Remove the list view threshold (5000 by default)
This limit has always been a bit laughable, and is even more so as we develop more client side applications. In SharePoint 2007 we didn't have this limit and were allowed to make our own mistakes. Now that hardware is so much more powerful, we need this limit removed so that we can build enterprise-class applications.
We are continuing to make our large list experiences better, please keep the feedback coming.
Spring 2018 update:
- We now support being able to manually add indexes to lists of any size (increased from lists up to 20,000 items previously).
- Starting with the February release of the Office 365 Excel client, you will be able to export your full list instead of getting cut off part of the way through.
What we are working on now:
- Predictive indexing will start to work for lists larger than 20,000 items so your views will automatically cause the right indexes to be added to your lists.
In our backlog:
- Being able to index/sort/filter by lookup column types (like person, lookup or managed metadata columns) without being throttled.
- Making sure that our REST APIs support querying in ways that will guarantee that the call will not be throttled.
For a general update on large list capabiltiies, the video on myignite.microsoft.com/videos/53861 (focusing on large lists at 42 minutes and 25 seconds) describes some of the changes that we delivered back in the second half of 2017:
- Modern UI now has a lot of support for adding indexes to large lists and libraries on the fly, reducing the number of throttling errors experienced by our users, and some new UI for browsing through items in large lists with our paging model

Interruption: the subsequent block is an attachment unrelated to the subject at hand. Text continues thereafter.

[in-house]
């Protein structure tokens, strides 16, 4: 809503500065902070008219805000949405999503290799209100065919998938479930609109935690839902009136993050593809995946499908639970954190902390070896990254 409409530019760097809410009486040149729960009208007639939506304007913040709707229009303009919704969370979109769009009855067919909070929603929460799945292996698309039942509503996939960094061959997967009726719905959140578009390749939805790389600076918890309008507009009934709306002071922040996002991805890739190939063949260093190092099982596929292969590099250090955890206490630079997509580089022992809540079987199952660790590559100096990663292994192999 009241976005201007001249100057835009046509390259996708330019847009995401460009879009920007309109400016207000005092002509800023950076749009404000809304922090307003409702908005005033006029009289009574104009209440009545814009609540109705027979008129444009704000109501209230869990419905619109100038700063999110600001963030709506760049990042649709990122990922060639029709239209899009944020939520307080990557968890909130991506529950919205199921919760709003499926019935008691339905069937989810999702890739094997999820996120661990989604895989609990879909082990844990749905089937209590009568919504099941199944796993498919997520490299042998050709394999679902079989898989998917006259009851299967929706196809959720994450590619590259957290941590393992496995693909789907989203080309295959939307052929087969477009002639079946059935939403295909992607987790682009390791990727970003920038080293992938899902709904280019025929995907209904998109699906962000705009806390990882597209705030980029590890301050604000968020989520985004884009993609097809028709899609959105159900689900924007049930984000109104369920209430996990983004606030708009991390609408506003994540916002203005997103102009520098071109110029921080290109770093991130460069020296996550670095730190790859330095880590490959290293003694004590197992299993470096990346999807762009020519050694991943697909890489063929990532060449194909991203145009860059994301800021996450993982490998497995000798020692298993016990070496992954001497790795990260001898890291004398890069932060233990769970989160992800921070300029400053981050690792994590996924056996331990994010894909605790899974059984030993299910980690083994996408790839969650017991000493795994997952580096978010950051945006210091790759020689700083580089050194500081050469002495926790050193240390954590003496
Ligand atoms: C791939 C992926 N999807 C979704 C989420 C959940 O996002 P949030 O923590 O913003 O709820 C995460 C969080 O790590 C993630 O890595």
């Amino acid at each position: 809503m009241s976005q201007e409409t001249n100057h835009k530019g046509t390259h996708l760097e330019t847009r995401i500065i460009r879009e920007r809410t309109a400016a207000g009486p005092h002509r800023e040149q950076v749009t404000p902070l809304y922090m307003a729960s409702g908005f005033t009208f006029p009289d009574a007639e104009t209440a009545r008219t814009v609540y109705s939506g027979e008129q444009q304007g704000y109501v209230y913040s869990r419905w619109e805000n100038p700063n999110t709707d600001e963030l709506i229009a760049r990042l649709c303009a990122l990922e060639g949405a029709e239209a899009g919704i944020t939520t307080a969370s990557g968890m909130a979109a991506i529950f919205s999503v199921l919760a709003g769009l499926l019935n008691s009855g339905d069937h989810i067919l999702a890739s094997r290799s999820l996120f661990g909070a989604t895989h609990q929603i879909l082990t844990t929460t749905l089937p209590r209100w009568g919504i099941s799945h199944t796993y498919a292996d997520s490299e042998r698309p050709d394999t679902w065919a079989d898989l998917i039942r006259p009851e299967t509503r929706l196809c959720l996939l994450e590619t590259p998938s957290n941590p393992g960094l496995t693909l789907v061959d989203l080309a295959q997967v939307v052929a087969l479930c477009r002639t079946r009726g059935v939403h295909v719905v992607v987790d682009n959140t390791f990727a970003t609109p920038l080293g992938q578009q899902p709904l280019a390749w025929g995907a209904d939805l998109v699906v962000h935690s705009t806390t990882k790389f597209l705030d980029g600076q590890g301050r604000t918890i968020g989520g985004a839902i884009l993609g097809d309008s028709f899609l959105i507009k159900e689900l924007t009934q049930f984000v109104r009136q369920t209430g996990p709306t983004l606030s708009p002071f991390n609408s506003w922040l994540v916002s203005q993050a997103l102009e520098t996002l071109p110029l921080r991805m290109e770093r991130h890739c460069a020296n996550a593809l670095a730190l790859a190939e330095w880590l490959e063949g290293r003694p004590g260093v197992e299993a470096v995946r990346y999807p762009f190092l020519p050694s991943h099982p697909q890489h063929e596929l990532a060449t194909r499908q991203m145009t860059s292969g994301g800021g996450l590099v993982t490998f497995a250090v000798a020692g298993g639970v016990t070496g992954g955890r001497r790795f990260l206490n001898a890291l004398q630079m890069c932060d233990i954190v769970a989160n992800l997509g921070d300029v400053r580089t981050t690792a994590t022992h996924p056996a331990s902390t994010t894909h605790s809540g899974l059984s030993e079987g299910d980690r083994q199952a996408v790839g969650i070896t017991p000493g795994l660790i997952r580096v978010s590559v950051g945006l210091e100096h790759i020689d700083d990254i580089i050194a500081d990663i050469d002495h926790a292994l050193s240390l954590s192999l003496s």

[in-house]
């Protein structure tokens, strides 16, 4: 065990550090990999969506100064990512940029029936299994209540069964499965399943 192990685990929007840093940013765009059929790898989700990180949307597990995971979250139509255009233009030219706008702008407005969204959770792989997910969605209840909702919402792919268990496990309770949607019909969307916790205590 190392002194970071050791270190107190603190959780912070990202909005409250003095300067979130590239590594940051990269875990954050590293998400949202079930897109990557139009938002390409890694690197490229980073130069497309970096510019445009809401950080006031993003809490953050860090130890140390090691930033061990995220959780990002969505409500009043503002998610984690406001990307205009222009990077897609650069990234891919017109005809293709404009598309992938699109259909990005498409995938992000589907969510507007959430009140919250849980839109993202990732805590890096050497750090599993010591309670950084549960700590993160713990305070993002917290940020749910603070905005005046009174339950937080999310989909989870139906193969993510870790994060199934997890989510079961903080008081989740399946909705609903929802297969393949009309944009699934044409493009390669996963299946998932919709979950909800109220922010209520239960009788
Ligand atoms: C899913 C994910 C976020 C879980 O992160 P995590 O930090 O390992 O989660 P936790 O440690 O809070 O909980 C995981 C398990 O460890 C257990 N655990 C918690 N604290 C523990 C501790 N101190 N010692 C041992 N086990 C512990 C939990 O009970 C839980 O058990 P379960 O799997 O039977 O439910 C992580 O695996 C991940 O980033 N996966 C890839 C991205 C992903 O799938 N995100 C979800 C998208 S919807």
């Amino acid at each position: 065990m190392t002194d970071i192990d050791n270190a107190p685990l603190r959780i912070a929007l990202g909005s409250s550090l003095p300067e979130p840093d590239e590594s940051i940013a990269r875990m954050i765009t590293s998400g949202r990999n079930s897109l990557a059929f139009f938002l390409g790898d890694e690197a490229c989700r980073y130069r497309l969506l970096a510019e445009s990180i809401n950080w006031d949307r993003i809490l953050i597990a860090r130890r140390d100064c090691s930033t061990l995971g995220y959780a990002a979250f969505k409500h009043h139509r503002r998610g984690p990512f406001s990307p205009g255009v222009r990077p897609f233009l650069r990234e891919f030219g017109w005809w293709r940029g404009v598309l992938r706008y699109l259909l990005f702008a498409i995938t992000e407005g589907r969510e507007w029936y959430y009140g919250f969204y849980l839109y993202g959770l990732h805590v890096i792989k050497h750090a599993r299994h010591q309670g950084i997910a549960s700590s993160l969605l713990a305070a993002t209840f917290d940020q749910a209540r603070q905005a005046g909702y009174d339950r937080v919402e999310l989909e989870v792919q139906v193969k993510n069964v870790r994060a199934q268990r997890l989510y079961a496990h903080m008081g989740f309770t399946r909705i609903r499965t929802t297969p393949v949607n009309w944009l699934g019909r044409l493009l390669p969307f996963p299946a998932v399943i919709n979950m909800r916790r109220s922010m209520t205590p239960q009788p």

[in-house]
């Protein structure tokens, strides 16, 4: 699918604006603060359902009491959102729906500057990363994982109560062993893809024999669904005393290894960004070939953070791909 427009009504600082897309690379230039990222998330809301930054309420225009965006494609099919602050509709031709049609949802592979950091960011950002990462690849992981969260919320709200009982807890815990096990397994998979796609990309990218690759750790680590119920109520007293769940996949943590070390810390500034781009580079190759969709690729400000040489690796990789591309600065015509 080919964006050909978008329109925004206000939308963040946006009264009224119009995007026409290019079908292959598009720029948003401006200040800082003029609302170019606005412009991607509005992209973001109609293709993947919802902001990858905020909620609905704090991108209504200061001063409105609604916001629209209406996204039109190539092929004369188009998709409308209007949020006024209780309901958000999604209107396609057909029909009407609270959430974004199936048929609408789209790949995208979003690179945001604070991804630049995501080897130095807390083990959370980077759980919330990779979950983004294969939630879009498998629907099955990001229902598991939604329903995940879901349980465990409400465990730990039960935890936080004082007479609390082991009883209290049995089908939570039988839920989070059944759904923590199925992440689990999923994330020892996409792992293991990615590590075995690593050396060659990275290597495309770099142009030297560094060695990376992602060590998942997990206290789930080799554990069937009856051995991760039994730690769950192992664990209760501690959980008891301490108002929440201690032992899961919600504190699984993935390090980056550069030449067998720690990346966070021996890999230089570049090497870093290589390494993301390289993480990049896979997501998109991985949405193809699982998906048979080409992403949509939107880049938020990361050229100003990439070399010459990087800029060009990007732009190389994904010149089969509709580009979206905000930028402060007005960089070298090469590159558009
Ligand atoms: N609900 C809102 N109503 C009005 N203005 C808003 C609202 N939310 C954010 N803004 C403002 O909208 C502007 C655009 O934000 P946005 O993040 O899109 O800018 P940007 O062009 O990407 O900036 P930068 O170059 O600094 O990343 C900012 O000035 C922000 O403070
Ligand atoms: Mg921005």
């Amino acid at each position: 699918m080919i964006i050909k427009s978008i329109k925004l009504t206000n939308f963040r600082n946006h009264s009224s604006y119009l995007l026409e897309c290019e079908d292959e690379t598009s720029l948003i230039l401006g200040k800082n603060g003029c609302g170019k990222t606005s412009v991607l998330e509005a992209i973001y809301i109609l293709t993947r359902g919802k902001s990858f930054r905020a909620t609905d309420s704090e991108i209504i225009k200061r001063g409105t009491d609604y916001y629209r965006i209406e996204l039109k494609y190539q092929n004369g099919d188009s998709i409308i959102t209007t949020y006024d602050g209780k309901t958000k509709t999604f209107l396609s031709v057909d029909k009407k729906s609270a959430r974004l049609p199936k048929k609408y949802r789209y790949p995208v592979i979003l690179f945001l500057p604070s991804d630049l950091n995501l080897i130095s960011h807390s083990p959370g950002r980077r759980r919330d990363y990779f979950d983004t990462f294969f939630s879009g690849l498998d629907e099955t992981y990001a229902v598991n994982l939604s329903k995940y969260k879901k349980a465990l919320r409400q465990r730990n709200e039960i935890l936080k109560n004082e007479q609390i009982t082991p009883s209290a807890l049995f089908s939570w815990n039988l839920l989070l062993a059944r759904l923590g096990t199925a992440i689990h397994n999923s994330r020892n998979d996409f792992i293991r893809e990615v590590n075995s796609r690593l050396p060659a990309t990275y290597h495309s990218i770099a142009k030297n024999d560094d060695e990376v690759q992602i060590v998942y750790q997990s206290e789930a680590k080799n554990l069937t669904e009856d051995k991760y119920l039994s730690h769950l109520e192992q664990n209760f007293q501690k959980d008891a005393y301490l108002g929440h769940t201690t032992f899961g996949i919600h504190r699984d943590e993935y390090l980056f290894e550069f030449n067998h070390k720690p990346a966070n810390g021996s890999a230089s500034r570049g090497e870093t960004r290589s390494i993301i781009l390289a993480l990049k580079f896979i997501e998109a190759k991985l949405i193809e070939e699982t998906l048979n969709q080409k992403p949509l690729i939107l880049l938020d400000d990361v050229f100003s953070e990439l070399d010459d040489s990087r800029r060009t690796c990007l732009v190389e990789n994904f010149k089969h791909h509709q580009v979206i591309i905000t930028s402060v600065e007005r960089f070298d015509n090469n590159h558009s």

- SharePoint runs predictive indexing jobs to automatically add indexes as lists get larger based on your view definitions, and updates these indexes when you add/update your views
Looking forward to receiving more of your feedback.
It does look like the modern interface solves some of the issues caused by the 5000 list view threshold, however the issue with the lookup fields have not been solved, which is a huge show stopper for serious SP applications. See this: https://sharepoint.uservoice.com/forums/329214-sites-and-collaboration/suggestions/13002084-lookup-on-lists-over-5-000
Veronique Palmer commented
Fail Microsoft! The problem is not fixed. In this day and age of technology it is insane that you can't have more than 5000 items. Come on now.
Vince Jennings commented
Sorry but this "boom it's done" has made no difference to the problem.
For example "Relevant documents" still does not work
An error has occurred.
The attempted operation is prohibited because it exceeds the list view threshold enforced by the administrator.
In site in question I have 1 or 2 documents checked-out.
About Ignite session, where are all people from companies and organisations who need a simple document library and don't want this limitations?
As a user I want a "self configurable" system. I don't wan't to filter and make indexing.
Jerry Rogers commented